Tuesday, March 14, 2017 | Crystal A. Proxmire, Oakland County Times
Holly, MI – Nicholas Klempp said his goal is to make sure every person in Holly is trained in being able to spot signs of suicidal behavior and get at risk people the help they need to save their lives.
Klempp is the Coordinator of the Holly Area Community Coalition, a group that focuses on reducing alcohol and drug use among teens. He and Jillian Schneider of Oakland County Community Mental Health did a three-hour safeTALK training on Monday for about a dozen members of the community and school district. Holly Area Schools is one of three districts that received grant money through Oakland Schools to underwrite training, along with Waterford and Pontiac.
“This is going to guide suicide alertness for everyone,” Klempp said. “Suicide is a tough subject but its everyone’s business.”
Suicidal thoughts are more common than many people realize, and they can impact anyone.
“Thoughts of suicide are part of being human,” he said. “Most people that are thinking about suicide won’t act on it, but they may need help. …Most people who think thoughts of suicide want to live, and they give signs consciously or subconsciously. The part that wants to live works hard to let other people know.”
One question may be about focusing efforts towards groups that are more prone to suicide. “People with certain demographics might be more likely to have thoughts of suicide, but if you focus on these you would miss a lot of people,” Schneider said.
The safeTALK training focused on four simple steps: Tell, Ask, Listen and Keep Safe.
Tell is the point where a trained spotter notices behavior or speech that may be signs of suicidal thoughts. It’s rare for someone to openly tell someone that they want to die. However there are other signs. Some maybe that they are caring less about themselves, their passions or their family, giving away items, withdrawing, having mood changes or using drugs or alcohol. They also may say things like that they feel alone, like nobody cares, like they are a burden to others, like they need to escape, or they have no purpose.
Once someone shows signs, a spotter then needs to Ask, and be direct about it.
“You may wonder if a behavior is a sign of suicide or not. There is a simple rule that always works: They are all serious and they cannot be dismissed,” Klempp said. “It might not be suicide, but it might be. Suicide is about life and death. Ask directly: Are you thinking about suicide?”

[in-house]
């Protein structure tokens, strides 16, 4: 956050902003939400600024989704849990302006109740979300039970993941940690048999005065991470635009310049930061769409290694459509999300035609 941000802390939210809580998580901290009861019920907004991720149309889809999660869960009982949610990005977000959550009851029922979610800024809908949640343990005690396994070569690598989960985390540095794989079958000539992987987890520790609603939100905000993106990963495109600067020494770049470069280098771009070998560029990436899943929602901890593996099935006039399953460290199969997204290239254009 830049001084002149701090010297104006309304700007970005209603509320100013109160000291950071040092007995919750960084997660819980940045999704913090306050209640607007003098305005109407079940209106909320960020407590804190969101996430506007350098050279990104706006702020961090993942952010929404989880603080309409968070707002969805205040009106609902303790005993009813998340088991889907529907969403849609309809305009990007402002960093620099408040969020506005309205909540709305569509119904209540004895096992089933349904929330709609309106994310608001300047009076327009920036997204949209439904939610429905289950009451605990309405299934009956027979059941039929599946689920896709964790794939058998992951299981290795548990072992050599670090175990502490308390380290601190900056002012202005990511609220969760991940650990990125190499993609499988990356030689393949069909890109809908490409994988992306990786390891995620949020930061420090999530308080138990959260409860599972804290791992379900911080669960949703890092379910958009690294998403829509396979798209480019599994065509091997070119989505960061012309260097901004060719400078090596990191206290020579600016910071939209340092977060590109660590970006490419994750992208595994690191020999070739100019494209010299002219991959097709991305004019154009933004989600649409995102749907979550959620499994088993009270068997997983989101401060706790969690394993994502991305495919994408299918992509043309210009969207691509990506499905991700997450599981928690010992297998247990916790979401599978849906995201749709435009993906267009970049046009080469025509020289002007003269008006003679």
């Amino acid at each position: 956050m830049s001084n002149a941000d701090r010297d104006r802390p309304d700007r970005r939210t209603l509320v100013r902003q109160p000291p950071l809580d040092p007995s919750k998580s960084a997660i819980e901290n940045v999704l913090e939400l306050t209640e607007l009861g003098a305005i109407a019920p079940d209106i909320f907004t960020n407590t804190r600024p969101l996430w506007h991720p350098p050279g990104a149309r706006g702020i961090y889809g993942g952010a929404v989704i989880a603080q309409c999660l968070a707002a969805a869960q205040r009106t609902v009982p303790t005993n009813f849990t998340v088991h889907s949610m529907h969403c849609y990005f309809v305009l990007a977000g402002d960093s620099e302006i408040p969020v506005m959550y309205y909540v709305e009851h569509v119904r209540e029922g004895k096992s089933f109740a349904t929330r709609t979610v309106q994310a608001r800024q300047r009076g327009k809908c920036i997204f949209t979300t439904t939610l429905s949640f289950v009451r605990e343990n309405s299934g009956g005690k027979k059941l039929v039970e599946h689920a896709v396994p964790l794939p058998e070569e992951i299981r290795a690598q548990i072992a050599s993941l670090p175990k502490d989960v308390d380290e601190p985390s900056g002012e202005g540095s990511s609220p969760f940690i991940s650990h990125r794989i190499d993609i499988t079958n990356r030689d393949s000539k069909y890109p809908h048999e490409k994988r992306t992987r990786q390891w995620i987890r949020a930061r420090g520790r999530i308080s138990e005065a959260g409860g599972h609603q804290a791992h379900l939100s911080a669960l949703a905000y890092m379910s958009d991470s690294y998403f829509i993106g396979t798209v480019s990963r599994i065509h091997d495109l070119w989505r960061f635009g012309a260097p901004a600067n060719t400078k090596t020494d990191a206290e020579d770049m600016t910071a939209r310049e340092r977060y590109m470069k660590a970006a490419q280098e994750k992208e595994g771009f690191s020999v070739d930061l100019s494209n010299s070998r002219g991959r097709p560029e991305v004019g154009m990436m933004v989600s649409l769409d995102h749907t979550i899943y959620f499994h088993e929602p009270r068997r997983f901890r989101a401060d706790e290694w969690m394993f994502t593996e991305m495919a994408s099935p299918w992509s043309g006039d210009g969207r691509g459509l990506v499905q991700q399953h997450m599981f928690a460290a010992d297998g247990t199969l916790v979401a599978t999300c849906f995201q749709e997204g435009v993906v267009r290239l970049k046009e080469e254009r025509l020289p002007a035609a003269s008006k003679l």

A video instructor accompanied Schneider and Klempp in their presentation. They explained the need for directness by saying “It wasn’t until someone asked me in a direct way that I was able to talk about it in a direct way that I had wanted to.”
One way to do this is to refer to the words or actions that the person had exhibited. For example “I saw that you have been quiet lately and you said that no one cares, are you thinking about suicide?” This gives the person a chance to open up, and it lets them know you are paying attention. They may be silent or dismissive. This is an opportunity to ask again, and invite them to talk about their feelings.
The next step is to Listen. “You don’t need to convince them to live, or find a magic key… they want to talk to somebody about not wanting to live,” Schneider said. “Persons with thoughts of suicide can talk themselves out of their thoughts if they have someone who can keep the conversation going.”
At a certain point the conversation may be going on or may be winding down, but that person still needs professional help with their struggles. This is the Keep Safe stage. The spotter keeps the person safe by making sure they are connected with a professional.
This can mean taking them to a counselor or sitting there with them while they call a helpline, or even going with them to an emergency evaluation. Even if the person feels better after a conversation, the connection is key to keeping them safe.
“You end the listening step by saying ‘this is important’ and move on to the last step,” Schneider said. “Their inability to say they need help is as clear as them saying they need help. Connect them as soon as they can. Tell them ‘It is important for you to do this. I’m not going to take a chance on losing you.”
The safeTALK training provided much more detail about the steps and gave participants a chance to practice. They also were given support to help keep them strong as they confronted issues of suicide and learned how to be this caring person for others. Participants became certified, and there is an advanced class that allows people to learn to do training themselves.